April 14 PDF Print E-mail
"The breath of our nostrils, the anointed of the Lord, was taken in their pits, of whom we said, Under his shadow we shall live among the heathen." — Lamentations 4:20.

The words are spoken of Zedekiah, the last king of Judah. And two things are to be noticed and improved. First, How his people regarded him: they called him, "The breath of their nostrils." That is, he seemed as dear and necessary, as the air they respired. How prone are we to make too much of creatures. To love them properly is a duty; to over-value them, is folly and sin. Yet even Christians are in danger of this, according to the Apostle John: "Little children, keep yourselves from idols." And who can cast stones at Zedekiah's subjects? Is there no being who is the breath of our nostrils? Have we never made flesh our arm? Never said of a child, "This same shall comfort us?" Never called gold our hope? What is all sin, but a departure from God, a transferring of that fear, and confidence, and dependence, and homage to the creature, which are due to the Creator, God over all, blessed for evermore? Religion is nothing but a compliance with the demand, "My son, give me thine heart."

Secondly, observe how he disappointed them. They reposed their trust in him, and expected that under his empire they should enjoy security and happiness among the surrounding nations: "We said of him, Under his shadow we shall live among the heathen: but he was taken in their pits," — Alluding to his unsuccessful effort to escape, when Jerusalem was broken up — "all the men of war fled, and went forth out of the city by night by the way of the gate between the two walls, which was by the King's garden: but the army of the Chaldeans pursued after the king, and overtook Zedekiah in the plains of Jericho; and all his army was scattered from him. Then they took the king, and carried him up unto the king of Babylon to Riblah in the land of Hamath; where he gave judgment upon him." Thus painfully were their hopes deceived; and their idol, instead of defending and blessing them, was himself bereaved, and blinded, and imprisoned for life. "And the king of Babylon slew the sons of Zedekiah before his eyes; he slew also all the princes of Judah in Riblah. Then he put out the eyes of Zedekiah; and the king of Babylon bound him in chains, and carried him to Babylon, and put him in prison till the day of his death." Thus liable are we to disappointment, when we confide in creatures. "The inhabitant of Maroth waited carefully for good; but evil came down from the Lord unto the gate of Jerusalem." "Behold," says Hezekiah, "for peace I had great bitterness."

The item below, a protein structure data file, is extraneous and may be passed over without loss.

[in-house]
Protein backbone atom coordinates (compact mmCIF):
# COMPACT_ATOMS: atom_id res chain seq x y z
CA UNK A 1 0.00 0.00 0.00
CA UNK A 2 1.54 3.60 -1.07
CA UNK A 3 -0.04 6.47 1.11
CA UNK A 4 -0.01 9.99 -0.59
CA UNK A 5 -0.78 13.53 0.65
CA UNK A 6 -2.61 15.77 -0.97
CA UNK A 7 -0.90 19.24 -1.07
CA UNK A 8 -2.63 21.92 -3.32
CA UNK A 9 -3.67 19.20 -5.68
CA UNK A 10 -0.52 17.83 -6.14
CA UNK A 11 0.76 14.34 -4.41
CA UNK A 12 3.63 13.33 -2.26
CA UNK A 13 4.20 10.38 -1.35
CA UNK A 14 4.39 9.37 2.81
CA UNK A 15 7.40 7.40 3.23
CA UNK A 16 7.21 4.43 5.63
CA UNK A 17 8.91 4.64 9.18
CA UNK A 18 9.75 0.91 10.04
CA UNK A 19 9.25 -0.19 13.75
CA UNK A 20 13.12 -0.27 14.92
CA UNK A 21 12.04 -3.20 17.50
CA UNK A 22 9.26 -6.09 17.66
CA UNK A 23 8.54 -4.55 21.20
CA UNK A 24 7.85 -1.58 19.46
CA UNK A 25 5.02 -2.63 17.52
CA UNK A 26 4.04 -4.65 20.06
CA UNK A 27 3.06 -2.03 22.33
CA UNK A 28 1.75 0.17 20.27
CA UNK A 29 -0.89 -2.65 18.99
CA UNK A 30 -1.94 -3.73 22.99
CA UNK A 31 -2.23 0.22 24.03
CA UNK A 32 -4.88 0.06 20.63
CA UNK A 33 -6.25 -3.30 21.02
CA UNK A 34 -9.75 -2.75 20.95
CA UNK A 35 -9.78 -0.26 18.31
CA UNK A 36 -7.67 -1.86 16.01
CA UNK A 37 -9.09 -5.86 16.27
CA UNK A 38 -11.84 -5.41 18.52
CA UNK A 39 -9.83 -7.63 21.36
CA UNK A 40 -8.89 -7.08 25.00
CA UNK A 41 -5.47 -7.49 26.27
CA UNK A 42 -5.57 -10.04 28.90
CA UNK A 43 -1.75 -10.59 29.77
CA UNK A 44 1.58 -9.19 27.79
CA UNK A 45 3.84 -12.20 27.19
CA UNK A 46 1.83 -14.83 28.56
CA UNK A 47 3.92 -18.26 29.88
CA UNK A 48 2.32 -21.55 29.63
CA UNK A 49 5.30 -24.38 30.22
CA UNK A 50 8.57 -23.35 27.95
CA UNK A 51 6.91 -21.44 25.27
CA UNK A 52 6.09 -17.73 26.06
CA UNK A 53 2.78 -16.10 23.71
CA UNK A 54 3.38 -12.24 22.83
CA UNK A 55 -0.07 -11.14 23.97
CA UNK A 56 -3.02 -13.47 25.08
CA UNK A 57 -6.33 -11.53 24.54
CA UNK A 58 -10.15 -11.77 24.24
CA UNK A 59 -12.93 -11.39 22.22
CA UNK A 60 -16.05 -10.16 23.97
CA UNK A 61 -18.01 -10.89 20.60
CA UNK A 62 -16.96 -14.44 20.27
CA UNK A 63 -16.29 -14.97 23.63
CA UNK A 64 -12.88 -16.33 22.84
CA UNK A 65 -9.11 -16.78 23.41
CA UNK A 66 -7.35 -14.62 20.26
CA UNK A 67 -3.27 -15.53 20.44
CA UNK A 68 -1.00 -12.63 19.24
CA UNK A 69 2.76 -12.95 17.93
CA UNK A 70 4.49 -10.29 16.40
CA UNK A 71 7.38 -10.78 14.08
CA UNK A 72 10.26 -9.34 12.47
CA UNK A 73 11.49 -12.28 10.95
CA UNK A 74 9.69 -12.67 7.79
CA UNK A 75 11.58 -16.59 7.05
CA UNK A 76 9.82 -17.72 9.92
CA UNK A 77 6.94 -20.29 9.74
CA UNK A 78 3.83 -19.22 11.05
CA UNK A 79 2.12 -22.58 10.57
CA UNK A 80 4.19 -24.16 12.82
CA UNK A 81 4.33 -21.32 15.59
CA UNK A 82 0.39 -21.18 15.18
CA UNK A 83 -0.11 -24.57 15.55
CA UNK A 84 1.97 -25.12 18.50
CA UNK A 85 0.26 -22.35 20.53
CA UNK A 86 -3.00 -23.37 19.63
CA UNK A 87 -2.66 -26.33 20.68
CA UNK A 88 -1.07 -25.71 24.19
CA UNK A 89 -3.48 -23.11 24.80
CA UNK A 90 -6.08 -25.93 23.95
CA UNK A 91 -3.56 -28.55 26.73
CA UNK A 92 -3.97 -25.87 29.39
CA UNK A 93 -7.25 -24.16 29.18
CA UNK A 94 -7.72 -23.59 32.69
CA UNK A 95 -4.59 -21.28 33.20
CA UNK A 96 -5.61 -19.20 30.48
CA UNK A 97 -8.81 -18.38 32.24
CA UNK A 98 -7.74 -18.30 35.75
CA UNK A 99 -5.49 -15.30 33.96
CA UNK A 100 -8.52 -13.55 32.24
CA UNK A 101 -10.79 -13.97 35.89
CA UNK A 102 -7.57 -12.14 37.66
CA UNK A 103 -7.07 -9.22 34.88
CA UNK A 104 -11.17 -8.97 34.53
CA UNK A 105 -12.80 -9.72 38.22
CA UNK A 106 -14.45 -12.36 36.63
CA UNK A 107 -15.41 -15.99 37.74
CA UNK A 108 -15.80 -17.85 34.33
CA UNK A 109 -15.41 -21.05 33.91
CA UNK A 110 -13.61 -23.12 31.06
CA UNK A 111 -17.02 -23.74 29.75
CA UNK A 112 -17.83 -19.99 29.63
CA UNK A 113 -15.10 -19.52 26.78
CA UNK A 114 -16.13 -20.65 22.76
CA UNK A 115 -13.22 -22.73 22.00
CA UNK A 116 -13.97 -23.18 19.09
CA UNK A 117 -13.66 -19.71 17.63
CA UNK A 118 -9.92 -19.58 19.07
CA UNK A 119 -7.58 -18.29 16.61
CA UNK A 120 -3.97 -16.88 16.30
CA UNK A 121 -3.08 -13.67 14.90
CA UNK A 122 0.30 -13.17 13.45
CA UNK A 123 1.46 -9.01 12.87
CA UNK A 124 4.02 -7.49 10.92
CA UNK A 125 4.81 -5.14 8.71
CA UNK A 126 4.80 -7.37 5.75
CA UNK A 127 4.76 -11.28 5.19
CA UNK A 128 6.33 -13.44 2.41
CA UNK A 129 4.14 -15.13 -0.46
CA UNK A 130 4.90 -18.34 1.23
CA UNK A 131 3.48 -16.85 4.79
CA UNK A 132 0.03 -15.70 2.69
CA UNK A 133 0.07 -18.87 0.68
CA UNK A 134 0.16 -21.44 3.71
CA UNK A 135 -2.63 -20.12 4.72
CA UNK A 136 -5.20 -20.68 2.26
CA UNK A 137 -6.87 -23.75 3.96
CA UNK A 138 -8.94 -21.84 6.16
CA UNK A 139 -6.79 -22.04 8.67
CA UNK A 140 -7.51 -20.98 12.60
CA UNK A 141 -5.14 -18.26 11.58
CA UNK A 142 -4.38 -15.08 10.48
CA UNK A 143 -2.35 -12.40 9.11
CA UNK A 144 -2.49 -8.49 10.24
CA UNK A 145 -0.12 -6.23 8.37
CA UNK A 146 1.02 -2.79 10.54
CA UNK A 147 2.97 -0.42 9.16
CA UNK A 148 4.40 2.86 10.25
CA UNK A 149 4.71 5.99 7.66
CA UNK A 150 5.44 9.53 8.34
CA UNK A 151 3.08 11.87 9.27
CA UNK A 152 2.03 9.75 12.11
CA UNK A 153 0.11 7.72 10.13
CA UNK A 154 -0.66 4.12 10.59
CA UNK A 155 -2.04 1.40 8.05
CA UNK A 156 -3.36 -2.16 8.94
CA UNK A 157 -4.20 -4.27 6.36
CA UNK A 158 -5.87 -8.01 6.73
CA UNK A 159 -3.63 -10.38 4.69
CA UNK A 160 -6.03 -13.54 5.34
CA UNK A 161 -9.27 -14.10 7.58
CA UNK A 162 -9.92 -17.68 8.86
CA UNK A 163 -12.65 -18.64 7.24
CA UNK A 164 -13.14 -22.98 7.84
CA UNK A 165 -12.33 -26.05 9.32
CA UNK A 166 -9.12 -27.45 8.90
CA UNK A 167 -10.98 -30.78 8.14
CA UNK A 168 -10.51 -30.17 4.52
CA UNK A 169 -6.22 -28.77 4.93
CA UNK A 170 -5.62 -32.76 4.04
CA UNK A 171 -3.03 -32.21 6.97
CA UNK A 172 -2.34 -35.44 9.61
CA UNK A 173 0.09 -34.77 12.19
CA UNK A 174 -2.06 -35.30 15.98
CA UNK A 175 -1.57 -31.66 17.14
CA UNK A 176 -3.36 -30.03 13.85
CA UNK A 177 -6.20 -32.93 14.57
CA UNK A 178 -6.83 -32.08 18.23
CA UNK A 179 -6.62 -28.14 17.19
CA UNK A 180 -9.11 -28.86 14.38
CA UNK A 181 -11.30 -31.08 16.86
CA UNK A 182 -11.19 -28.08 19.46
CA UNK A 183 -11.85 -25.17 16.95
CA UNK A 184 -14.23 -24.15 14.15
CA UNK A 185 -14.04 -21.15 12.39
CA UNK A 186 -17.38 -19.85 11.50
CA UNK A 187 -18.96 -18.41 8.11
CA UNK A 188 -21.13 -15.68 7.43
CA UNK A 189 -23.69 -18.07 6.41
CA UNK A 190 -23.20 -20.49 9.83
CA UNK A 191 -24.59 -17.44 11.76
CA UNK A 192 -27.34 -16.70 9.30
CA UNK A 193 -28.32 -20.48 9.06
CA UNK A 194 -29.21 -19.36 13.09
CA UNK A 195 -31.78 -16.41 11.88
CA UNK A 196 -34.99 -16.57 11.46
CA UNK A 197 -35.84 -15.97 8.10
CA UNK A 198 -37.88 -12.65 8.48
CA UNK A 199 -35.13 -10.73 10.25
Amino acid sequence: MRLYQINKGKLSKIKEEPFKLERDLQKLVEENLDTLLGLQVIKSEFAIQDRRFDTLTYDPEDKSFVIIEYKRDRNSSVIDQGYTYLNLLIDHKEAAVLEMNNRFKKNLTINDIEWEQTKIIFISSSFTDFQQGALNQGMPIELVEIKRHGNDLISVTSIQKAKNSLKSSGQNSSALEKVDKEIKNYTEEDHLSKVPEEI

The young are peculiarly exposed here, owing to their ignorance, and inexperience. Yet the older are not always wise. But we are the authors of our own disappointments. We disregard the notices of history, and observation, and the word of truth, and look for that from creatures which they are neither designed nor able to afford. There is no assurance of the continuance of any earthly possessions or enjoyments: they are liable to outward violence: they are corruptible in their qualities; they perish in the using.

And there is not only a physical, but a moral uncertainty in their duration; for when we look to them rather than God, God will either take them away, that we may make him the only strength of our heart, and our portion for ever, or, if he leaves them, he will take away the comfort from them, and render them our rebukes; for whatever we make the means of our forsaking or forgetting God, God will make the instrument of chastising us. We may therefore often read our sin in our sufferings; and it will be well if the remnant of Israel no more shall stay upon him that smote them; but shall stay upon the Lord, the Holy One of Israel, in truth.

Many have had reason to say. "It is good for me that I have been afflicted." The dispensation that removed a creature introduced them to the God of all grace, and the Valley of Achor became the door of hope. And so it has been, not only in the commencement, but in the progress of the divine life. The Lord's people have been enriched by their worldly losses, and, in the failures of human dependences, they have taken a fresh hold of his arm, and said, "I will trust, and not be afraid, for the Lord Jehovah is my strength and my song; he also is become my salvation." A good man being observed to be as cheerful in adversity as he had been in prosperity, assigned as a reason, "When I had every thing about me, I enjoyed God in all; and now I have nothing, I enjoy all in God." And happy he, who when he abounds, can say, with the poet,

"To thee we owe our wealth and friends,
Our health, and safe abode:
Thanks to thy Name for meaner things;
But they are not my God."

And who, when he is abased, can say, with the Prophet, "Although the fig-tree shall not blossom, neither shall fruit be in the vines; the labour of the olive shall fail, and the fields shall yield no meat; the flock shall be cut off from the fold, and there shall be no herd in the stalls: yet I will rejoice in the Lord, I will joy in the God of my salvation."

Morning Exercises For Everyday In The Year
By Rev. William Jay

 
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